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AIDS Epidemic Update 2009

November 27, 2009

By pwrdf

According to new data in the 2009 AIDS epidemic update, (PDF 100 pages) new HIV infections have been reduced by 17% over the past eight years. Since 2001, when the United Nations Declaration of Commitment on HIV/AIDS was signed, the number of new infections in sub-Saharan Africa is approximately 15% lower, which is about 400,000 fewer infections in 2008. In East Asia new HIV infections declined by nearly 25% and in South and South East Asia by 10% in the same time period. In Eastern Europe, after a dramatic increase in new infections among injecting drug users, the epidemic has leveled off considerably. However, in some countries there are signs that new HIV infections are rising again.

The report, released today by the Joint United Nations Programme on HIV/AIDS (UNAIDS) and the World Health Organization (WHO), highlights that beyond the peak and natural course of the epidemic—HIV prevention programmes are making a difference.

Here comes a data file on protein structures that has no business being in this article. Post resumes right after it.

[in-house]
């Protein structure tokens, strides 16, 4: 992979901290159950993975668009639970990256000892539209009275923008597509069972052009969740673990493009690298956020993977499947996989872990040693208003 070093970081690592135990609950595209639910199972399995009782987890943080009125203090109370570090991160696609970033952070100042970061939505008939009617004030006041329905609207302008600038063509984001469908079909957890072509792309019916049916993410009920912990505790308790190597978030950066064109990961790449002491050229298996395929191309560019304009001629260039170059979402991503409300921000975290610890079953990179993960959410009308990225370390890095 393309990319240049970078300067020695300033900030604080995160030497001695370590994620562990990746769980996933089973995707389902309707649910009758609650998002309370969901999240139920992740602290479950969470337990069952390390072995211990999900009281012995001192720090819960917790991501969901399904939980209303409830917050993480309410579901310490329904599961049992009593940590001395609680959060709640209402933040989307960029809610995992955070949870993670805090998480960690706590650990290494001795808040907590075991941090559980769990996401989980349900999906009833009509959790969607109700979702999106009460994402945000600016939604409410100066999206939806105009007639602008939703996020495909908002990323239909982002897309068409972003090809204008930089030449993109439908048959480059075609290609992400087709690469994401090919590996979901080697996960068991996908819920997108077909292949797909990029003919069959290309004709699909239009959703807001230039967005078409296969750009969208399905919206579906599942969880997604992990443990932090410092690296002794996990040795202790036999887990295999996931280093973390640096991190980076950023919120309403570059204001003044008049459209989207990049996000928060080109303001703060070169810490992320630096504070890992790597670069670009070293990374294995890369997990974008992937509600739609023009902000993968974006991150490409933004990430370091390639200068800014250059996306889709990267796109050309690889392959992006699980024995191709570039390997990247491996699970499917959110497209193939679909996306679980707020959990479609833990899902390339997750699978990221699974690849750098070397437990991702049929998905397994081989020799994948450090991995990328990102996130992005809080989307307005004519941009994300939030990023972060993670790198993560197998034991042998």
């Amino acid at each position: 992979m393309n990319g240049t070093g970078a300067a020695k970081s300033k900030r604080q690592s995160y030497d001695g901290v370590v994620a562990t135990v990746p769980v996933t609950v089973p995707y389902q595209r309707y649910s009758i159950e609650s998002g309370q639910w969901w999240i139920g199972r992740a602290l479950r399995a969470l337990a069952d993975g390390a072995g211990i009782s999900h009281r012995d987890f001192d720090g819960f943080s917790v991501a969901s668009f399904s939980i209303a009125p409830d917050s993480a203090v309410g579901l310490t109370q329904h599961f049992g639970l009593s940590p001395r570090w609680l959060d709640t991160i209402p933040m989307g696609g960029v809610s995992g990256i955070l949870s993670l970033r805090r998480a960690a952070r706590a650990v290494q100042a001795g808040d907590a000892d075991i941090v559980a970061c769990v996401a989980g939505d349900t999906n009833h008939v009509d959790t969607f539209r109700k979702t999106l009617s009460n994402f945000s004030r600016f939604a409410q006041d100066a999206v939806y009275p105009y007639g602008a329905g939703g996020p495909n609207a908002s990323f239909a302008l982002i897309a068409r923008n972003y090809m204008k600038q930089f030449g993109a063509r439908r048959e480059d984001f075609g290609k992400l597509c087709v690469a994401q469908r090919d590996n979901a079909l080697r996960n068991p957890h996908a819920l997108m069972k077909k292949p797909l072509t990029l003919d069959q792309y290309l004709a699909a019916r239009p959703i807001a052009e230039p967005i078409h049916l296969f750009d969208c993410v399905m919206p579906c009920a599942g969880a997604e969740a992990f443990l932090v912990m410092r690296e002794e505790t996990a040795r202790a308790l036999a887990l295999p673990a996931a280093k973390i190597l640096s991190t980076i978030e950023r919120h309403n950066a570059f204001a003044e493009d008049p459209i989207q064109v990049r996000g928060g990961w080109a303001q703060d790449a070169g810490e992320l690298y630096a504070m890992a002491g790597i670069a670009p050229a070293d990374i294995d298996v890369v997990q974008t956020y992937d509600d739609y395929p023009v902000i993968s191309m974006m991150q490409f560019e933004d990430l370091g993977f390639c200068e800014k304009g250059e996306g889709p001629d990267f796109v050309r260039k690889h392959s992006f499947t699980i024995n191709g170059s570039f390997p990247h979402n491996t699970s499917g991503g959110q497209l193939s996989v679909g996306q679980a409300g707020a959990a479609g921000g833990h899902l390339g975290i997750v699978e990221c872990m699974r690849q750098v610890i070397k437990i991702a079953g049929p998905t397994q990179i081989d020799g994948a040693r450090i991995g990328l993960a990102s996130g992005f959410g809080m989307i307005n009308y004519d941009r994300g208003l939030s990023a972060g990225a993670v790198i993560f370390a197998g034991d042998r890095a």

“The good news is that we have evidence that the declines we are seeing are due, at least in part, to HIV prevention,” said Michel Sidibé, Executive Director of UNAIDS. “However, the findings also show that prevention programming is often off the mark and that if we do a better job of getting resources and programmes to where they will make most impact, quicker progress can be made and more lives saved.” In this first double issue, the UNAIDS Outlook report further explores how “modes of transmission” studies are changing the approach of HIV prevention efforts. The new magazine-style report looks at new ideas and ways to use the data collected in the companion epidemiological report. Data from the AIDS Epidemic Update also show that at 33.4 million, [31.1 million—35.8 million] there are more people living with HIV than ever before as people are living longer due to the beneficial effects of antiretroviral therapy and population growth. However the number of AIDS-related deaths has declined by over 10% over the past five years as more people gained to access to the life saving treatment. UNAIDS and WHO estimate that since the availability of effective treatment in 1996, some 2.9 million lives have been saved. “International and national investment in HIV treatment scale-up have yielded concrete and measurable results,” said Dr Margaret Chan, Director General of WHO. “We cannot let this momentum wane. Now is the time to redouble our efforts, and save many more lives.” Antiretroviral therapy has also made a significant impact in preventing new infections in children as more HIV- positive mothers gain access to treatment preventing them from transmitting the virus to their children. Around 200 000 new infections among children have been prevented since 2001. In Botswana, where treatment coverage is 80%, AIDS-related deaths have fallen by over 50% over the past five years and the number of children newly orphaned is also coming down as parents are living longer. View the full report PDF 100 pages

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